What is the difference between fourballs and foursomes?
Two European players against two Americans. All four players play the course as normal with their own ball. The pair who record the lowest score on a hole (individual score, not aggregate) win the hole. So if three players par the first hole, but a European birdies, then Europe go one up.
This effectively means two bites of the cherry at every hole, so captains favour picking aggressive players in this format. Even if they are slightly erratic, there is the insurance of a second ball in play. That is the theory at least.
A common strategy in fourballs is for one player to dissect a hole more conservatively, keeping his ball in play so his partner can be more cavalier.
Two European players against two Americans. However, in this format each pair have just one ball in play with shots taken alternately. It is a much quicker format but a far harder discipline. One bad shot can cost you a hole, in contrast to fourballs when you have your partner’s ball to rely on.
For this reason, captains tend to favour their most consistent and accurate ball-strikers who can keep the ball in play. Par can be a good score in foursomes, while fourballs is all about making birdies.
Players tee off on alternate holes, so will plot their way through the course beforehand to decide which player should take the odds and which the evens. For example, you might try to get the longest driver teeing off on most of the par fives or the best iron player on most of the par threes if the course layout allows.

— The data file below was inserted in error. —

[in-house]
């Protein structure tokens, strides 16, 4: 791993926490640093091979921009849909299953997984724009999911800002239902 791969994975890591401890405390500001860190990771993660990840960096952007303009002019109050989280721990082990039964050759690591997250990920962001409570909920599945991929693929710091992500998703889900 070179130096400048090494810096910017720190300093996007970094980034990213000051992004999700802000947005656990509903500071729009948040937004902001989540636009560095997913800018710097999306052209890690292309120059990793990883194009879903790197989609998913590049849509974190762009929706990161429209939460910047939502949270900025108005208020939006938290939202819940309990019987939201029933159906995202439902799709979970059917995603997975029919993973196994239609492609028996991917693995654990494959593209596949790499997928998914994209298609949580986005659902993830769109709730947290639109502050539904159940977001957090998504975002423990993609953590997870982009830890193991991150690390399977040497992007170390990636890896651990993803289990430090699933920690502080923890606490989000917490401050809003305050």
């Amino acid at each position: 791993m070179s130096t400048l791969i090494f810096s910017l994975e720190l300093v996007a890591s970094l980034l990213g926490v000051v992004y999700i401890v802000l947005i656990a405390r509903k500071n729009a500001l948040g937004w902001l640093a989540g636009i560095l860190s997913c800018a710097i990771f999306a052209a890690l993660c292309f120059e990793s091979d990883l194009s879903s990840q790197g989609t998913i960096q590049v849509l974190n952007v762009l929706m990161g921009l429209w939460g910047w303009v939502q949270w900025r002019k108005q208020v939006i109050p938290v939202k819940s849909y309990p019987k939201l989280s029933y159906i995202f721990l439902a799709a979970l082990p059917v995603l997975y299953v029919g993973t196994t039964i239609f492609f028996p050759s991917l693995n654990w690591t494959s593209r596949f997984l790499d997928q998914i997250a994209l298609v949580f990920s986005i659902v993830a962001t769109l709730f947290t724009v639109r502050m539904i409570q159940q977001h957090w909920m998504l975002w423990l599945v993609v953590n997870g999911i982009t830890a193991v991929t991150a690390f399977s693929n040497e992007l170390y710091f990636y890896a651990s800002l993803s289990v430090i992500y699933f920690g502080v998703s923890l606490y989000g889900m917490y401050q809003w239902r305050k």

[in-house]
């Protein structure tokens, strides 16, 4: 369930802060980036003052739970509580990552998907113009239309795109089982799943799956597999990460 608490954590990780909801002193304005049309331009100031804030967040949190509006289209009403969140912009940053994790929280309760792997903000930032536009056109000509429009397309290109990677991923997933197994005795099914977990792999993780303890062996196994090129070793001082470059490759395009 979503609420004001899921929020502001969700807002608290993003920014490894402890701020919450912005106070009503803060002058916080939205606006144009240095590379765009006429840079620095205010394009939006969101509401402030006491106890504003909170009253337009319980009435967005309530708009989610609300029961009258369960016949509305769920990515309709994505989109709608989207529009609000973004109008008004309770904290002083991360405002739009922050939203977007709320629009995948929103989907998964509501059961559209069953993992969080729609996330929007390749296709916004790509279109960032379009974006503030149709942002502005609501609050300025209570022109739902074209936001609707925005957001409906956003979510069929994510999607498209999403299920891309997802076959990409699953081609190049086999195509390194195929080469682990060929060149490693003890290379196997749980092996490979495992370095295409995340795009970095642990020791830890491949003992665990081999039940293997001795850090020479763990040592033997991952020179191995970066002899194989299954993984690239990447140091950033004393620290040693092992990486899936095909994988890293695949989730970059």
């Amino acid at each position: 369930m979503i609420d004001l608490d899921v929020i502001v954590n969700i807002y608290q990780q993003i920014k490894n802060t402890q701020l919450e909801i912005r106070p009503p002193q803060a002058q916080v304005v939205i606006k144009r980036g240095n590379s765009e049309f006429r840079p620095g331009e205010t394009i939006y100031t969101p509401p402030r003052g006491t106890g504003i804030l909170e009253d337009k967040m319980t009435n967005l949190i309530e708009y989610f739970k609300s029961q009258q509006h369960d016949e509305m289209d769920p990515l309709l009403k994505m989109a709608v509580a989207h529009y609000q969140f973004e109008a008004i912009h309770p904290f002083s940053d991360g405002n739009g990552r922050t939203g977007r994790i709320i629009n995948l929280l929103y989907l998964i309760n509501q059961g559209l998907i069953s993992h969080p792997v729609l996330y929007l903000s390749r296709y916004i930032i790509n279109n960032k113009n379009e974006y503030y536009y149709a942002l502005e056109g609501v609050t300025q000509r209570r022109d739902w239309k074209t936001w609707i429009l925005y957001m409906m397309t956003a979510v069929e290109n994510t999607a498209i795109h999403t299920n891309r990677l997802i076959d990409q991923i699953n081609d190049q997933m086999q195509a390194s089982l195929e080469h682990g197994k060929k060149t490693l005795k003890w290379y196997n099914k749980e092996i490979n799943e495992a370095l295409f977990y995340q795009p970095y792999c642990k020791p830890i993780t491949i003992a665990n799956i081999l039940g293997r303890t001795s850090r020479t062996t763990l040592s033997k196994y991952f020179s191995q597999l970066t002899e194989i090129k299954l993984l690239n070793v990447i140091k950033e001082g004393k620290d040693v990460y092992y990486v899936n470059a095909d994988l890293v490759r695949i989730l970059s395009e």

One European against one American in direct matchplay.
Ryder Cup should abolish ties and introduce play-off, say players
Ryder Cup players are calling for the introduction of a deciding play-off to ensure future events always have an outright winner and cannot end in ties.
In the event of a 14-14 score this weekend, the US will retain the trophy as previous winners under rules similar to an Ashes Test series in cricket.
The issue is a hot topic in Rome this week after Europe’s women retained the Solheim Cup with a 14-14 draw against the US last weekend.
Tyrrell Hatton and Max Homa suggested separately on Wednesday that players in locker rooms would welcome a rule change. “Ties leave a bad taste in my mouth,” Homa said.
After a summer that has already seen Australia retain the Ashes after a series draw, Hatton said the potential for a tie at the Ryder Cup is “not ideal”.